When you’re writing an essay, how many of you are thinking just get through it? How many of you are counting 1,500 words to go, 1,000, 500, 200, 199, 198 …? How many are frantically typing, just write anything, due in an hour, “direct quote,” “direct quote,” “direct quote”?
Essays, tests, exams, tutorials—they’re just seen as a means to an end. A painful step to the magic piece of paper at the end of the tunnel.
Like the cat
As in be curious—you don’t really have to like cats (dog person, myself). If you’ve read the purpose post, you know that why is what drives our motivation to get out of bed in the morning. If you ever find your motivation a bit lacking—if you’re overwhelmed by your workload, or you’ve forgotten why you wanted to do psychology or commerce or music, or if you’re distracted by Netflix—remember to be curious.
No matter our specific whys, curiosity is a surefire way to give ourselves an energy boost. It’s the drive to learn, to discover something new, to grow our experience.
When we’re struggling with an assignment and wondering why on earth we wanted to study theoretical approaches to political science, we stop—don’t stop the assignment, just the struggling part. We take a step back. We remove the specifics and say hey—be curious. Be open to learning something that you didn’t know before.
Use your fear
Curiosity can be freaking scary, right? Curiosity is about discovering something new, and if it’s new that means you don’t know it yet, and if you don’t know it yet that means it’s unknown, and the unknown is—scary! In Big Magic, Liz Gilbert talks about the idea of using our fear—say what? The thing is that curiosity (and creativity) don’t exist without fear and fear doesn’t exist without—actually, fear always exists. It’s a survival thing.
Liz says when we fight fear, fear fights back. So, instead, we make space for it. We make peace with it. We let it be, we don’t have to be it. Instead of letting fear control us, paralyse us, we use fear of the unknown to give us the motivation to seek out knowledge. Fear motivates curiosity.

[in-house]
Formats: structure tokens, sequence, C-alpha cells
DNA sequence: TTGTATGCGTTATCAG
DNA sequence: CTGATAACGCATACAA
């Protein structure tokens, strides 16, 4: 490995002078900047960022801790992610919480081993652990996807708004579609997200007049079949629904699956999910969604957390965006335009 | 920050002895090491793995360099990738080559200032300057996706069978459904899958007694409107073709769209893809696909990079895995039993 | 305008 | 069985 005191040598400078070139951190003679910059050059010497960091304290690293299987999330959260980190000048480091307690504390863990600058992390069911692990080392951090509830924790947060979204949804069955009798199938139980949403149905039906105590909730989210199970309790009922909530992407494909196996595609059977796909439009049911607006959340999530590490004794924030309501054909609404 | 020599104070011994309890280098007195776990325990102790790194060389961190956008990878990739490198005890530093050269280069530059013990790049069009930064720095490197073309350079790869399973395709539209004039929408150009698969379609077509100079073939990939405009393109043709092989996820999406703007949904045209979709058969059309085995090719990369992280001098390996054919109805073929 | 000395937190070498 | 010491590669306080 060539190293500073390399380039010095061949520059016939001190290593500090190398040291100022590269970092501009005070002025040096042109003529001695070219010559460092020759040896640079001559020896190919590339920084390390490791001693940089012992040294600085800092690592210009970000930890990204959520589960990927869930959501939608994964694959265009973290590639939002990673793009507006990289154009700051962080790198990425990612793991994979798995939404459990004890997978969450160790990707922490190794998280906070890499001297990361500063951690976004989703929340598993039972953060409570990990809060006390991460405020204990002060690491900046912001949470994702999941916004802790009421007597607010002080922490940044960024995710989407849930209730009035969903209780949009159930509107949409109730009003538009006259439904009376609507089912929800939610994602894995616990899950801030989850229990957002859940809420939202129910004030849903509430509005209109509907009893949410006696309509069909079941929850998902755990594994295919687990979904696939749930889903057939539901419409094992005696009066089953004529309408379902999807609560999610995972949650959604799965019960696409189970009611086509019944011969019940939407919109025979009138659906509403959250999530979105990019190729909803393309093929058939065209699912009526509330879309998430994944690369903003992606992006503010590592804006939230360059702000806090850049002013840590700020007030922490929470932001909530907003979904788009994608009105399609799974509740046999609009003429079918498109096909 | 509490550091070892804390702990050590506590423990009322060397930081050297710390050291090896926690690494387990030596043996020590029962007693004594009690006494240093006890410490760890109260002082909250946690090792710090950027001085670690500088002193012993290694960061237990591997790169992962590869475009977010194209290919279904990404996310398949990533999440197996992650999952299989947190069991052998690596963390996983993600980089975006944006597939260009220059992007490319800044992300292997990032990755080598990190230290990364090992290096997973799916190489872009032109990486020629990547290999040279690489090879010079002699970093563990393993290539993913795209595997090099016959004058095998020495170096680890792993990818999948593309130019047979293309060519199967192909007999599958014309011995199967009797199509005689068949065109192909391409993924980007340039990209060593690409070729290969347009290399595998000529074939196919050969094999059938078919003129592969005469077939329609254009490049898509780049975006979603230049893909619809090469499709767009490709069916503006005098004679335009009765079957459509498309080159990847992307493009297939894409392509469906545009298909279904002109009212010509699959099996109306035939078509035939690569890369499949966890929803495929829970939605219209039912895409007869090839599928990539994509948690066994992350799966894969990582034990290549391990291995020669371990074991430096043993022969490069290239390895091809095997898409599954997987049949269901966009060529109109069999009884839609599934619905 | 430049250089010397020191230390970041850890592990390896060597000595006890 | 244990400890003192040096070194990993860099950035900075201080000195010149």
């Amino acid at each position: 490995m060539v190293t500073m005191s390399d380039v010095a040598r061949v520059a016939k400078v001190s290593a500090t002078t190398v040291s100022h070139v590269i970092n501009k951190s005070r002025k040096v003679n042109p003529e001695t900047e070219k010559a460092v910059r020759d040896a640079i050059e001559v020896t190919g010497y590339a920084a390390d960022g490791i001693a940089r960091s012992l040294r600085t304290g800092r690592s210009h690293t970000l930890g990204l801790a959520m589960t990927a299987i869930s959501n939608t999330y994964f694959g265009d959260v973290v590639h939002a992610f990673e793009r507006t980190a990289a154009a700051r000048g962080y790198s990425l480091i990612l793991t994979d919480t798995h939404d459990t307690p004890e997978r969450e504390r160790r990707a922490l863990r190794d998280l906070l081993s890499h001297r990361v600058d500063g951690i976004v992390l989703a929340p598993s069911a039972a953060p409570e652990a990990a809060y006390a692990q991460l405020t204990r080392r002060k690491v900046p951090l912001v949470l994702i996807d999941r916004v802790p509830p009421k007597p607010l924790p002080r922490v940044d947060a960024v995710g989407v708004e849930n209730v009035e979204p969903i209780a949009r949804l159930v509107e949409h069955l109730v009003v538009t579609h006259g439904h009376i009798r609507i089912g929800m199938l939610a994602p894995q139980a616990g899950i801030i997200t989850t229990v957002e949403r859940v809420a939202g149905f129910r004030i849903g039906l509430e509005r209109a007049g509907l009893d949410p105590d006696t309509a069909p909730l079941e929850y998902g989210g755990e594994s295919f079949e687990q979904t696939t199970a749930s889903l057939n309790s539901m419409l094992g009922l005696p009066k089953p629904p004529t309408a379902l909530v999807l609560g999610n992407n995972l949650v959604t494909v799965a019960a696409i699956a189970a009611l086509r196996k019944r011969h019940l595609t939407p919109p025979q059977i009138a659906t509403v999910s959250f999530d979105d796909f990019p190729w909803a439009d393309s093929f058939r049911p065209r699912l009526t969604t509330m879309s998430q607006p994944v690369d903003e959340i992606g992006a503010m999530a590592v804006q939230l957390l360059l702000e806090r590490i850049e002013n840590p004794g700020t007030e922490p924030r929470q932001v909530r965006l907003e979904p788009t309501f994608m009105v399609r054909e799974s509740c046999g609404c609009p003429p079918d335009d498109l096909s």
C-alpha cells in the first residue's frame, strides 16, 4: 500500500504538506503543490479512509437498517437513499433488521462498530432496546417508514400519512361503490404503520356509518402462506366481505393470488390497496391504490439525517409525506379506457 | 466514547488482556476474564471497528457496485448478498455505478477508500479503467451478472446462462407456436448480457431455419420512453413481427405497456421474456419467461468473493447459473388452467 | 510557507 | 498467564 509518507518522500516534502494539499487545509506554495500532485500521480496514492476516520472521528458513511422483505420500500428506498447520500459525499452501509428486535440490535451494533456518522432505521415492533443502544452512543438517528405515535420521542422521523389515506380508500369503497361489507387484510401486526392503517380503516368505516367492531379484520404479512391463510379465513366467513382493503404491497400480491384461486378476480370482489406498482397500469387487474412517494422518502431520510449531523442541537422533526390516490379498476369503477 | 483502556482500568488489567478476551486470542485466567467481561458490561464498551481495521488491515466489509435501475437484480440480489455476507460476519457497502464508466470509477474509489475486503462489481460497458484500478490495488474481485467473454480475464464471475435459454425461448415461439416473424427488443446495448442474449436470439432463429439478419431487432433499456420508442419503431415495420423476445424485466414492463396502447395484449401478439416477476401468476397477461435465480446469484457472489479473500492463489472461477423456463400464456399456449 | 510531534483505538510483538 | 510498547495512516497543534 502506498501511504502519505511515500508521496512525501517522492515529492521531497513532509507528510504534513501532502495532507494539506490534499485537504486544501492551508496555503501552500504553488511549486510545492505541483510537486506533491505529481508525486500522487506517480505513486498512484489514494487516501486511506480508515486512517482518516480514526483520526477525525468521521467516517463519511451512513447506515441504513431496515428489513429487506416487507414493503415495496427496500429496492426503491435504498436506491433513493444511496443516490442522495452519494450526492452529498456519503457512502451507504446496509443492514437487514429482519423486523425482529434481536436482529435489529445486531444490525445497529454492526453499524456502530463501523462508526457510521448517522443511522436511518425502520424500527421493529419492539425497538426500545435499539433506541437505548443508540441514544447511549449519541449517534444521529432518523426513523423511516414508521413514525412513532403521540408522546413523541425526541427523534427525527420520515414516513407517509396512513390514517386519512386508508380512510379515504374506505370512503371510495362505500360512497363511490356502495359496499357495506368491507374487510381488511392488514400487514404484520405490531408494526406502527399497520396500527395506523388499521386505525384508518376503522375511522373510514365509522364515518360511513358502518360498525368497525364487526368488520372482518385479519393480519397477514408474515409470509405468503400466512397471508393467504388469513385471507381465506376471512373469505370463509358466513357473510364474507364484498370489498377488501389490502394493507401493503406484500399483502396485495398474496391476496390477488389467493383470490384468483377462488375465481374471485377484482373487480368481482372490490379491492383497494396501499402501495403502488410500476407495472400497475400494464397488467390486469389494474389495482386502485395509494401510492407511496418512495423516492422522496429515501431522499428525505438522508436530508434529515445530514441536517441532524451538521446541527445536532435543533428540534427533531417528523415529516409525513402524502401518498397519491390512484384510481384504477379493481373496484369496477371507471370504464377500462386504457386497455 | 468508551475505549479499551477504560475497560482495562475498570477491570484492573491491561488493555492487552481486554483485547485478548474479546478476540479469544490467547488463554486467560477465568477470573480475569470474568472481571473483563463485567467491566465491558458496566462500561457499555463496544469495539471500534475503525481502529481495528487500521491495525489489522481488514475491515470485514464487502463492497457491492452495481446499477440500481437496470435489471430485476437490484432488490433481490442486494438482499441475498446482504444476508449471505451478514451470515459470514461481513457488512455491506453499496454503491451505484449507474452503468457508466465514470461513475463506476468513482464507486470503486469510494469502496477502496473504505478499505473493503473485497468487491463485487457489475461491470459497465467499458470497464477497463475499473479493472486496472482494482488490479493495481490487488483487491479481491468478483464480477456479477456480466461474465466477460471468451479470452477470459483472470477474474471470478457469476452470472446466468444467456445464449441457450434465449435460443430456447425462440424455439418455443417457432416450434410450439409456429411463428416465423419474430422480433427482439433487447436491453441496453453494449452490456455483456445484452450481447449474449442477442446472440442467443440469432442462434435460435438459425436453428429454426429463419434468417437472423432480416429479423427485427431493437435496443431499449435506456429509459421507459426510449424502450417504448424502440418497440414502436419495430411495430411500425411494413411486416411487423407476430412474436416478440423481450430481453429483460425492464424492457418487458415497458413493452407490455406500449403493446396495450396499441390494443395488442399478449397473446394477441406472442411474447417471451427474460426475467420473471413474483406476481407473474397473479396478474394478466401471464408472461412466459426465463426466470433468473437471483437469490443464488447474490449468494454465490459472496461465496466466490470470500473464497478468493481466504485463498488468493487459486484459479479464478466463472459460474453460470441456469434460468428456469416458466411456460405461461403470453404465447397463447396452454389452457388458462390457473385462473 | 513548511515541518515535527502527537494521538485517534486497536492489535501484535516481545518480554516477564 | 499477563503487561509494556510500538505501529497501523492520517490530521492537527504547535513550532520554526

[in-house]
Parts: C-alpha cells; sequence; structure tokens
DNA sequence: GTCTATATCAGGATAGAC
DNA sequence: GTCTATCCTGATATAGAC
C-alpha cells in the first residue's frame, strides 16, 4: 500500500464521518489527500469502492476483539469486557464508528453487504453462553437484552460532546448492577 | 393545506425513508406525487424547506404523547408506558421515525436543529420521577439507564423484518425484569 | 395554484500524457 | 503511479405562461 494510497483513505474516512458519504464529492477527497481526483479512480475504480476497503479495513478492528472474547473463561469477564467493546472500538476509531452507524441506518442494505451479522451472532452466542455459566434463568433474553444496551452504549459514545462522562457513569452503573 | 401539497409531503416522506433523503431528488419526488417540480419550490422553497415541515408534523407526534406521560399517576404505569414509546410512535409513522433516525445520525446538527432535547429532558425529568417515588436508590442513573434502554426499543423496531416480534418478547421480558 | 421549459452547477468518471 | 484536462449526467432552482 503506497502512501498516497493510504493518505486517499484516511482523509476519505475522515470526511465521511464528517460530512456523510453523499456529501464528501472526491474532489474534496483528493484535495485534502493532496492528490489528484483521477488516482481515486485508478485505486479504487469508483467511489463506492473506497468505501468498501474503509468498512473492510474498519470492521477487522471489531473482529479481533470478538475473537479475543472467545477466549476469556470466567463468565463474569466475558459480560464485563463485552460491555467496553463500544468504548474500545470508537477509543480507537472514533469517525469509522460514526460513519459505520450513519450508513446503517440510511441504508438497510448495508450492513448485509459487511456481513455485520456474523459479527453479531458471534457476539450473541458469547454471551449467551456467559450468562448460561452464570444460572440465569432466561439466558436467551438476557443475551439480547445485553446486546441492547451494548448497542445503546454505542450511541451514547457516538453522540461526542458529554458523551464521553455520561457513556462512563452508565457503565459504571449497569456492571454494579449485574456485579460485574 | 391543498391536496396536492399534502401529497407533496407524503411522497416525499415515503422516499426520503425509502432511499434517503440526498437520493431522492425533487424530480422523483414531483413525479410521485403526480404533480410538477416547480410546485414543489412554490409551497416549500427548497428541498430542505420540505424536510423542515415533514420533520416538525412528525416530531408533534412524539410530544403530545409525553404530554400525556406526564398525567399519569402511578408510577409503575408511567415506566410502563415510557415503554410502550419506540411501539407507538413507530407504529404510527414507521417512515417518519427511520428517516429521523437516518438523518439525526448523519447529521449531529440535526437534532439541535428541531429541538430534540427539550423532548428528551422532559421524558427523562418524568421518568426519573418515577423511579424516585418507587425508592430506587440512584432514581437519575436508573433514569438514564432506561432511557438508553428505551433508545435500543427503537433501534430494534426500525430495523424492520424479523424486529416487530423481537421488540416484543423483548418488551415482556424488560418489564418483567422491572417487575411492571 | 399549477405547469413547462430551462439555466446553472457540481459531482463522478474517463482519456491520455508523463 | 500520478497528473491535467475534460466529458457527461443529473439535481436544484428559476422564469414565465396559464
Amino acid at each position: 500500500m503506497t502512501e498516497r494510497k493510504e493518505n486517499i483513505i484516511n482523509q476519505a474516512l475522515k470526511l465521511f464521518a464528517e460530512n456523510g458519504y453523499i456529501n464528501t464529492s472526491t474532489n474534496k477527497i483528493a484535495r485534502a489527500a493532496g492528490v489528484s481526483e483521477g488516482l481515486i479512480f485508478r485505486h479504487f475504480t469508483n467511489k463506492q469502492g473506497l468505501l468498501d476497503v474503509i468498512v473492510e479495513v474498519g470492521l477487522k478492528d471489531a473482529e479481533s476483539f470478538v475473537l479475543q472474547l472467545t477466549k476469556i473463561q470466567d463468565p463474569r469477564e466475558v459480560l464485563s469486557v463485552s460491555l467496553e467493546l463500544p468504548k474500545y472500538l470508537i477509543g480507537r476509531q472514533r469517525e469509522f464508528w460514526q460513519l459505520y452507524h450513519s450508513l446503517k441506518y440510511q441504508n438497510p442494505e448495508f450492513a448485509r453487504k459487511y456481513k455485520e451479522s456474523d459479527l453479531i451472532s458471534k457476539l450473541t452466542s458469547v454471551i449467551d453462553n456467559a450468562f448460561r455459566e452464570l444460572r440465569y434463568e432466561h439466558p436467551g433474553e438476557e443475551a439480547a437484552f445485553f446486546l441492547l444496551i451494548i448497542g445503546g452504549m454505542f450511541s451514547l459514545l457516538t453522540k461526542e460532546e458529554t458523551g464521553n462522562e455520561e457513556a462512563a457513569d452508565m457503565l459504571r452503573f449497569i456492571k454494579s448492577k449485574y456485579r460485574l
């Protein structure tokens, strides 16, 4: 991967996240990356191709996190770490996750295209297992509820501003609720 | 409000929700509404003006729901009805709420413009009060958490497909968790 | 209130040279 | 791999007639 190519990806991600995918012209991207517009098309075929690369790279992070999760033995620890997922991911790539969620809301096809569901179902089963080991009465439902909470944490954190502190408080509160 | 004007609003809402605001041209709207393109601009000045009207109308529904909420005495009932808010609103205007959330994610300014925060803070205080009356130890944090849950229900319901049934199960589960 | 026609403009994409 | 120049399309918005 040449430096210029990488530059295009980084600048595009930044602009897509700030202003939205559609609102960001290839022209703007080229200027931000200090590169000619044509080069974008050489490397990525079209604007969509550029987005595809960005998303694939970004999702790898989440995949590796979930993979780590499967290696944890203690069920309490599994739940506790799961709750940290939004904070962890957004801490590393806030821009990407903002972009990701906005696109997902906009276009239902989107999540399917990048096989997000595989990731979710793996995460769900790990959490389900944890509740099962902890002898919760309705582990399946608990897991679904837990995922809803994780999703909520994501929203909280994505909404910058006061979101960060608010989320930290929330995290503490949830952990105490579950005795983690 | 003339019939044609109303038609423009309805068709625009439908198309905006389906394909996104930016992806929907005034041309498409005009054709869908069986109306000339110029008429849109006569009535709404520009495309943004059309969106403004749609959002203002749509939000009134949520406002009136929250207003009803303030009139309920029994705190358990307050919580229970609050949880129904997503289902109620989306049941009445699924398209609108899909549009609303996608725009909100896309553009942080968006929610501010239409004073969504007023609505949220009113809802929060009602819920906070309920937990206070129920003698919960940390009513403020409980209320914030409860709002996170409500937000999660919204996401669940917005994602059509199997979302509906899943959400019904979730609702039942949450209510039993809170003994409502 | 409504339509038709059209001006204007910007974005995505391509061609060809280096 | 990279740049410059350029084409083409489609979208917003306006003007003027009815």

Are you scared at uni? That means you’re doing it right. Fear of the unknown gives us the curiosity to learn.
Break it down
There’s such a societal focus on finding your passion—and, before you even arrive at uni, you’re supposed to know exactly what yours is. It puts a lot of pressure on us to succeed, to know what we’re doing, to always be positive and engaged and active. But, it’s an unrealistic notion. Not all of us have just one passion—not all of us have even one passion.
And, sometimes, everything can get a bit much—the pressure to succeed when assignments are building up and we don’t understand the content and we feel out of our depth, we question our ability, we lose our spark and wonder what the hell we’re meant to be doing. It happens to us all. All of us! When it does, it’s really helpful to simplify.
Again, Liz Gilbert says to ignore passion—throw it away because otherwise it will take, take, take. Passion takes energy, takes your courage, it takes away your ability to comfortably make mistakes and learn and grow in any direction, other than the direction of that passion. And, when you don’t have a passion to begin with, it takes your normalcy—leaves you feeling defective. But, curiosity?
Curiosity only does one thing, and that is to give. And what it gives you are clues on the incredible scavenger hunt of your life
~ Liz Gilbert, Big Magic
So, when things start to feel overwhelming—stop. Take a breath. Focus on one thing at a time, one moment at a time, and follow your nose.